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My Heart Sister

January 16, 2012

Today, I’m headed to the New Orleans area – where I’m from originally –  to visit friends and family.  It’ll be a lonnnng drive from my home in San Antonio, but I’ll listen to the radio as I drive.  I like road trips and only listen to country music when I’m on one as the music is entertaining. Someone once said that each country song is a soap opera.  And, I suppose there is some truth to that.  All I know is that the only songs that have ever made me laugh heartily have been from the country genre.

But I digress.  I’m not writing today about country music – I plan on doing that another time when I share some favorites.  Rather, I want to talk about the necessity of “being there” when someone you care about is going through a rough time. Physically. In person.

Often, it’s not enough to say things like “I’m thinking of you” or “you’re in my prayers.” When someone is experiencing loss of any kind, they need someone who cares about them and their pain more than they need cards and letters.  Although those things can bring comfort, I’ve found that folks actually need both.  Within each of us is the need to not feel alone in our misery – just as when we have something to celebrate, we can’t wait to share the good news with someone who cares.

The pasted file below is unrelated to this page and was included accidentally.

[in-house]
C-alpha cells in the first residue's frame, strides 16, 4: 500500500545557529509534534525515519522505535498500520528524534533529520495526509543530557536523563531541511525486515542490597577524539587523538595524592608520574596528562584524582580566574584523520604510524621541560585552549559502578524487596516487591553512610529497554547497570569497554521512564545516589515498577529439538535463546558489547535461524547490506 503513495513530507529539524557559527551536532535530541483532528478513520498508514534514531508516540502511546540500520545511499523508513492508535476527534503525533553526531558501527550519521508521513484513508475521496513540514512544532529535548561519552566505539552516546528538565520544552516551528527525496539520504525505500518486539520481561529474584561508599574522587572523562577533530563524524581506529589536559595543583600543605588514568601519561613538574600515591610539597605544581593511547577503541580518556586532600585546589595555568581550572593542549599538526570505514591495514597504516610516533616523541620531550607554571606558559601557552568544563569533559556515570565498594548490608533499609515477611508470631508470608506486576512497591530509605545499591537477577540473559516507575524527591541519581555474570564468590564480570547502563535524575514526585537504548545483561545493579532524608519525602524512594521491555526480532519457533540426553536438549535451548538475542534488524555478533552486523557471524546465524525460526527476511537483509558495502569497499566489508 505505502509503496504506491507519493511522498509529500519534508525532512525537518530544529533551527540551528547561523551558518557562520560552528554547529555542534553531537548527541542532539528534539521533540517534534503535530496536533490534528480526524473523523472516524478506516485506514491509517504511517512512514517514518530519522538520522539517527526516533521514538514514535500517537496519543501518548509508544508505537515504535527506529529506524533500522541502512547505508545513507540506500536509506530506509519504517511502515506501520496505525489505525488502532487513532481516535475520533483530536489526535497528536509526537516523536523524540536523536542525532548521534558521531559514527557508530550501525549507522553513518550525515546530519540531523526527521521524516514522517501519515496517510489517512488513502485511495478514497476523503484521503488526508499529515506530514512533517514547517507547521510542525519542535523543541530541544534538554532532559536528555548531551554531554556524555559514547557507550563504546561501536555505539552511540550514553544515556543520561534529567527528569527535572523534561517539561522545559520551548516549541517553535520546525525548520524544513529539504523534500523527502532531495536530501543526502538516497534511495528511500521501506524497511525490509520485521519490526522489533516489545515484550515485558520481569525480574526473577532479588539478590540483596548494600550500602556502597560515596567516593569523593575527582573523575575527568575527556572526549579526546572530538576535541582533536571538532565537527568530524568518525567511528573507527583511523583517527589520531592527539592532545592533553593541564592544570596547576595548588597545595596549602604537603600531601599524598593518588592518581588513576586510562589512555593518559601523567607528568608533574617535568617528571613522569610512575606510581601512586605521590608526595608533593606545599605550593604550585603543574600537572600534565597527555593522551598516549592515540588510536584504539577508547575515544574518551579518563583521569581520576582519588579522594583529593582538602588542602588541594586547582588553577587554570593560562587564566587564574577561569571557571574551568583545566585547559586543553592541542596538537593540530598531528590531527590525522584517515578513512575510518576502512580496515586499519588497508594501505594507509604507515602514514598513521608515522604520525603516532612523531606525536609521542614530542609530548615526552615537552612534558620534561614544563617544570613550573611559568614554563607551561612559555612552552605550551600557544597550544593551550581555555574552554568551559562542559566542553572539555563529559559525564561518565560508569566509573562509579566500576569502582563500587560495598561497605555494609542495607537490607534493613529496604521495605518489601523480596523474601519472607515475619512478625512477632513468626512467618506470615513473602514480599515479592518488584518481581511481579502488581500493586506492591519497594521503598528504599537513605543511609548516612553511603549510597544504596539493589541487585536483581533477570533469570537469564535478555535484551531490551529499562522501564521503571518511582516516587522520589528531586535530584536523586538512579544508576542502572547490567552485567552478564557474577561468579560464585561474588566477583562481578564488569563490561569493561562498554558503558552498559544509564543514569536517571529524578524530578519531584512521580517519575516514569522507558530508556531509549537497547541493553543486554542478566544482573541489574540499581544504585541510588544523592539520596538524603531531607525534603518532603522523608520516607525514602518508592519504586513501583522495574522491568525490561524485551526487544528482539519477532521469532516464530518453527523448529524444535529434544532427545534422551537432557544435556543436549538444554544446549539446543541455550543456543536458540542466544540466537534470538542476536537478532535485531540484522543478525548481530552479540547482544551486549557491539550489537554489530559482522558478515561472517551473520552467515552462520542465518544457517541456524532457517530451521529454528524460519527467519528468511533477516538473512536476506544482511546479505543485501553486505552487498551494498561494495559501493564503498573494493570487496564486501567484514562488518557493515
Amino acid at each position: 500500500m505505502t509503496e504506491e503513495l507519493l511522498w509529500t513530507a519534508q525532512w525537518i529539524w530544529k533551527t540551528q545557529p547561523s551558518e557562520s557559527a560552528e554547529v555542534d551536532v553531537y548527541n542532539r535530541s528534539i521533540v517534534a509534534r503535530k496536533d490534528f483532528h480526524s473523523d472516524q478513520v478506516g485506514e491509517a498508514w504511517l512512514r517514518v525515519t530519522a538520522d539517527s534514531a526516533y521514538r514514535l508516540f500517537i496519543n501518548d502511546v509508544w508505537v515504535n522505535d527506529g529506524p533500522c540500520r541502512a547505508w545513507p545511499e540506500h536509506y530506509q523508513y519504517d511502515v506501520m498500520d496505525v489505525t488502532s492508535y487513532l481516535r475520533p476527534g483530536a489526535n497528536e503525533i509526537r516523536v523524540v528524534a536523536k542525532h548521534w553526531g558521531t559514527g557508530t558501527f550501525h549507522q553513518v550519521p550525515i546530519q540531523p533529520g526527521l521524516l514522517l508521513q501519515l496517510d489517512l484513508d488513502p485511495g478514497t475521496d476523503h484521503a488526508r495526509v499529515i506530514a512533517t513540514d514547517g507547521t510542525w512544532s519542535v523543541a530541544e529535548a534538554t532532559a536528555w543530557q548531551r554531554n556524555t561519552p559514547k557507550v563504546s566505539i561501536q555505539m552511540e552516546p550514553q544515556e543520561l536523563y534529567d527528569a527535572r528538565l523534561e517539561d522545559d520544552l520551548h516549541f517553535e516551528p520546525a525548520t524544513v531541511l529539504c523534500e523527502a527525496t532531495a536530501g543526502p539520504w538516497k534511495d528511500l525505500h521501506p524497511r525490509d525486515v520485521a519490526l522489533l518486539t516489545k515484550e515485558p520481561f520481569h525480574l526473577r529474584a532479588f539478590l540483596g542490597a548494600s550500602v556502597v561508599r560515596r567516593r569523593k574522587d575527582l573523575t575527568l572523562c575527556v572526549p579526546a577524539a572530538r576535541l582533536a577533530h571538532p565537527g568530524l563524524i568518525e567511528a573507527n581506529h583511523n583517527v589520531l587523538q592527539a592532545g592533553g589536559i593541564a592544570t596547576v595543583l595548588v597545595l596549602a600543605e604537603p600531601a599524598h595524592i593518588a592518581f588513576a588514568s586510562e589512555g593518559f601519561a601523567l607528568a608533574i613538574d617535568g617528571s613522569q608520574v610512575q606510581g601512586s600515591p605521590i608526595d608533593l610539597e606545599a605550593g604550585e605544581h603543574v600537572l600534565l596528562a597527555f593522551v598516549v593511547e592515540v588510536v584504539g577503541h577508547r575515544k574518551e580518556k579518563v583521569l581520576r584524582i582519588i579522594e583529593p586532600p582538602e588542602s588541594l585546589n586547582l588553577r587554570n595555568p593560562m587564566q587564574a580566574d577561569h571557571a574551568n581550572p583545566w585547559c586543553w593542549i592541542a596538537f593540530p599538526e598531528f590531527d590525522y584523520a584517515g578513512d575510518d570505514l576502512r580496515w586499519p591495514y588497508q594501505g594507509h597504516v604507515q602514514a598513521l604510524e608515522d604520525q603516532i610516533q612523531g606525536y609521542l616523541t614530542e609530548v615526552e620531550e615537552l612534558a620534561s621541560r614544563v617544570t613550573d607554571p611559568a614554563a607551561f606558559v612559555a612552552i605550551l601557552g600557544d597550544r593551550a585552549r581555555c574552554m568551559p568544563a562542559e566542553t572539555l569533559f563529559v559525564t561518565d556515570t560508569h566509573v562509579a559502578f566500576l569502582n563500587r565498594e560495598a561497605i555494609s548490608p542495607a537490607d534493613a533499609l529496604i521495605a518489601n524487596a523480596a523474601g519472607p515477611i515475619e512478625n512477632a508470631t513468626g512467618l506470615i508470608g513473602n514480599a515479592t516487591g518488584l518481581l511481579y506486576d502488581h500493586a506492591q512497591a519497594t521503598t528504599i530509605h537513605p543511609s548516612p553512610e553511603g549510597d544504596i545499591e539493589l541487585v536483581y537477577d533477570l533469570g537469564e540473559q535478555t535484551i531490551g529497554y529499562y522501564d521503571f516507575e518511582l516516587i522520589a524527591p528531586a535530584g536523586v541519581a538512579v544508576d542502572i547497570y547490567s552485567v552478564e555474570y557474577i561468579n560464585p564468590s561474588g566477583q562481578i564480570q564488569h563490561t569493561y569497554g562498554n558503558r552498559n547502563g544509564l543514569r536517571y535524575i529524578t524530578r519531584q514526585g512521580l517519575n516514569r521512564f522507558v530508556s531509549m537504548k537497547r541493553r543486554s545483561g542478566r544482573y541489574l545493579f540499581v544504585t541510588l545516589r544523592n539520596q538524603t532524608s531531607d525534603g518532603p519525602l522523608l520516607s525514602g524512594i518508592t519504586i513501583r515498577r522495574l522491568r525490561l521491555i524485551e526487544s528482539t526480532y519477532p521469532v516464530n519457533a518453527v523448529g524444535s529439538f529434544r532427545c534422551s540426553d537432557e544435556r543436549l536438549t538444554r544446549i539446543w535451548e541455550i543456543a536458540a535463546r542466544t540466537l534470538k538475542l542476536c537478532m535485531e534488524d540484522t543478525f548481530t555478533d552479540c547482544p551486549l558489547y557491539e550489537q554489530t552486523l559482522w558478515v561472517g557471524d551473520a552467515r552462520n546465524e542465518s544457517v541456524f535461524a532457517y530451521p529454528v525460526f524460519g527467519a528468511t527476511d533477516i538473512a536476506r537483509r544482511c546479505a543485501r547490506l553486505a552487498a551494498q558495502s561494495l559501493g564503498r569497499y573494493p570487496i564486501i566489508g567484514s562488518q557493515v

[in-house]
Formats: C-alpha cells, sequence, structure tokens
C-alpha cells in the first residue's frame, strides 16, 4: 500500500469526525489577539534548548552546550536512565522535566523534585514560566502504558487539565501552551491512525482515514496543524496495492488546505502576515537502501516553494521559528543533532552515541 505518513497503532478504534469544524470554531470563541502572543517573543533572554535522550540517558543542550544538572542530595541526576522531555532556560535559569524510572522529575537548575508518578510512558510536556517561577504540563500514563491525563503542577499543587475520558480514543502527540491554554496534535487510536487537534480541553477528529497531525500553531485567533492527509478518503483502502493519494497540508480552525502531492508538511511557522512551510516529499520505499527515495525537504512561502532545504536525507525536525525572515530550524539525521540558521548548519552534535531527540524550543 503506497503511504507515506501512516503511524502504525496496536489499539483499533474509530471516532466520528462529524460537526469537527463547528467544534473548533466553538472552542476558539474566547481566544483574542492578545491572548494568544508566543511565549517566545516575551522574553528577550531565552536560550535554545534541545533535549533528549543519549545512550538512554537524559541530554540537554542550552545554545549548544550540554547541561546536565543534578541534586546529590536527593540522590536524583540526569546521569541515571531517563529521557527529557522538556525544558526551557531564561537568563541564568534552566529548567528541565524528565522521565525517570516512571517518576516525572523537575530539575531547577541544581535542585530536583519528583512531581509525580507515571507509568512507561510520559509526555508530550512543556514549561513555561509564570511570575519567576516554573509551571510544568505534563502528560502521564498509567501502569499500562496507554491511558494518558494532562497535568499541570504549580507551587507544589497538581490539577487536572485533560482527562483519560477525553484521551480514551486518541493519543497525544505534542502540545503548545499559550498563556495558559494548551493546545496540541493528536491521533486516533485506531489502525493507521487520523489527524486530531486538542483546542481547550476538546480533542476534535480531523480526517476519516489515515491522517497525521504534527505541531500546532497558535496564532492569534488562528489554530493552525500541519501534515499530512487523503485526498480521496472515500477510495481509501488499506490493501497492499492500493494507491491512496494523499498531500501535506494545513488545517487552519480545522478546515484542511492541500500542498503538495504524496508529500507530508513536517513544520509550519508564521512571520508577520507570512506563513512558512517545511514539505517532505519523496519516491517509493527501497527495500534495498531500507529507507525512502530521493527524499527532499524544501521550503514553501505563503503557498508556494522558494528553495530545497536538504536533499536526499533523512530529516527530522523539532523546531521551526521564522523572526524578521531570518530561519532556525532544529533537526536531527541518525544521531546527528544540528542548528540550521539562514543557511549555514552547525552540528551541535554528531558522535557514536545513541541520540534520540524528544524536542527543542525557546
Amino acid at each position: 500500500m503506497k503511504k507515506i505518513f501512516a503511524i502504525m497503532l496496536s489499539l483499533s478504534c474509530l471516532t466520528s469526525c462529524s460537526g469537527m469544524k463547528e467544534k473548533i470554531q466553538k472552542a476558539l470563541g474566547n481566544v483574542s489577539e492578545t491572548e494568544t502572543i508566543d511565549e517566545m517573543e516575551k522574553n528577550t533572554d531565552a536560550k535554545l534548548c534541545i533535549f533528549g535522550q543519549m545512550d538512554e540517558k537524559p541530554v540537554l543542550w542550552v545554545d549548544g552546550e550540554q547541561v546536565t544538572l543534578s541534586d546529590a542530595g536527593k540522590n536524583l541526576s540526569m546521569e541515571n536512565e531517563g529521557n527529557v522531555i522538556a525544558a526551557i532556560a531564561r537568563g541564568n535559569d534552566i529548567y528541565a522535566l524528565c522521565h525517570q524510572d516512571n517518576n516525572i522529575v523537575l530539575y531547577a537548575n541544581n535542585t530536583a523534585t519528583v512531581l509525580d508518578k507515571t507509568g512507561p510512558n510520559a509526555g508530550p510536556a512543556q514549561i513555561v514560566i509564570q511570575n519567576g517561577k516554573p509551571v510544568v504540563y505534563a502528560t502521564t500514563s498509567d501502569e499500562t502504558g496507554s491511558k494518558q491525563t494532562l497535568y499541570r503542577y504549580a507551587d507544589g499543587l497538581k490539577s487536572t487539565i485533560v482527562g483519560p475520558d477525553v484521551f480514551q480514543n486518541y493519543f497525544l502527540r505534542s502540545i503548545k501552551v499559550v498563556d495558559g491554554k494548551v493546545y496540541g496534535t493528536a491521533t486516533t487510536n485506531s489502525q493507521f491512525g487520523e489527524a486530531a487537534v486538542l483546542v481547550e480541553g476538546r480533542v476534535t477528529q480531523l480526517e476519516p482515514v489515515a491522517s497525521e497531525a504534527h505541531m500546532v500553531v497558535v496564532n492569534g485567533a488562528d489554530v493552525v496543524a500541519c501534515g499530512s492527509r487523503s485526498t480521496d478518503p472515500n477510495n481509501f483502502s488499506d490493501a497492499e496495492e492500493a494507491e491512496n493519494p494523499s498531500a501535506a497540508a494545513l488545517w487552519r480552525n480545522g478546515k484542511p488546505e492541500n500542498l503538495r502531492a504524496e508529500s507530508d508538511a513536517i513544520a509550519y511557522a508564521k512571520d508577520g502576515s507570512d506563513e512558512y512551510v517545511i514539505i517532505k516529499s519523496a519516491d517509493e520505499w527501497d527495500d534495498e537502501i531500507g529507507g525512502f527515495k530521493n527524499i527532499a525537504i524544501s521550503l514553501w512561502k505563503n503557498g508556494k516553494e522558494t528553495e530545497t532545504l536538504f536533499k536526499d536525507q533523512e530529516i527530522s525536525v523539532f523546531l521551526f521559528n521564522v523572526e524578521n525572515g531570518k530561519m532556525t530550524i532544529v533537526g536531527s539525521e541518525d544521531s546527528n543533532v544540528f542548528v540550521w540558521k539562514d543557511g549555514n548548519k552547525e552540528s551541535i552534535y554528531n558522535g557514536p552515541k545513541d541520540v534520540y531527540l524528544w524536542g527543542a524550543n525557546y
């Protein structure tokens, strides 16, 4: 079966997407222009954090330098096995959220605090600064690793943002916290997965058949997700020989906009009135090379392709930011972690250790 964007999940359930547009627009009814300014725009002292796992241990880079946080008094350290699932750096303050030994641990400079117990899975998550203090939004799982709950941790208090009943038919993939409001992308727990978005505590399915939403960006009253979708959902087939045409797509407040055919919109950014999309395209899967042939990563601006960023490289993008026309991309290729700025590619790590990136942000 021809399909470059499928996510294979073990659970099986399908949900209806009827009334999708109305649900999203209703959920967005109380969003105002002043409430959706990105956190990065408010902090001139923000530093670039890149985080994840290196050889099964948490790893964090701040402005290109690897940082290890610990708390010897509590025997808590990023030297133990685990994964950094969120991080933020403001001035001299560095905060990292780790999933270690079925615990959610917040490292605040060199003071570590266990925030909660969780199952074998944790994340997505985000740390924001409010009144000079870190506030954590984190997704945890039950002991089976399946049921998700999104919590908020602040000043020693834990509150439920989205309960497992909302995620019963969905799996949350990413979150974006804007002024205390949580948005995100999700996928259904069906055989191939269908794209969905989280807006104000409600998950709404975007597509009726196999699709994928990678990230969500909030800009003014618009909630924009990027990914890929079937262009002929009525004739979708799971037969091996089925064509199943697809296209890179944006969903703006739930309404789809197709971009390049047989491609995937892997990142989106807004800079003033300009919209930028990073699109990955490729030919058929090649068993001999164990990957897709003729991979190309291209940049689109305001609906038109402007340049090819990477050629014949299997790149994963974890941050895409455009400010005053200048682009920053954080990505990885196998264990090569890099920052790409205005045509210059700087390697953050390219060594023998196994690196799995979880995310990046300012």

Which brings me to why I’m headed over to NOLA.  A long-time friend lost her mother on New Year’s Day.  She has no blood siblings but because of her own loving, giving heart, she has, over her lifetime, collected a large family of “heart siblings” of which I am a member. As she has been there over the years for all of her “heart siblings,” she has been there for me throughout some of the most turbulent times of my life. And, I wanted to be there for her in some way as she makes the transition to learning to live without her last remaining parent.

So, as I head to NOLA, I’ll be thinking of her and how fortunate I am to know her and have her in my life. I’ll also be thankful that I have the ability to be there for her.  If you see a white SUV heading east on I-10 and the red-headed female driver is either laughing hysterically or obviously singing at the top of her lungs – that will be me. Wave or honk. And, as you do, please resolve to make the time to be there for the folks in your life. There really isn’t anything more important when all is said and done.

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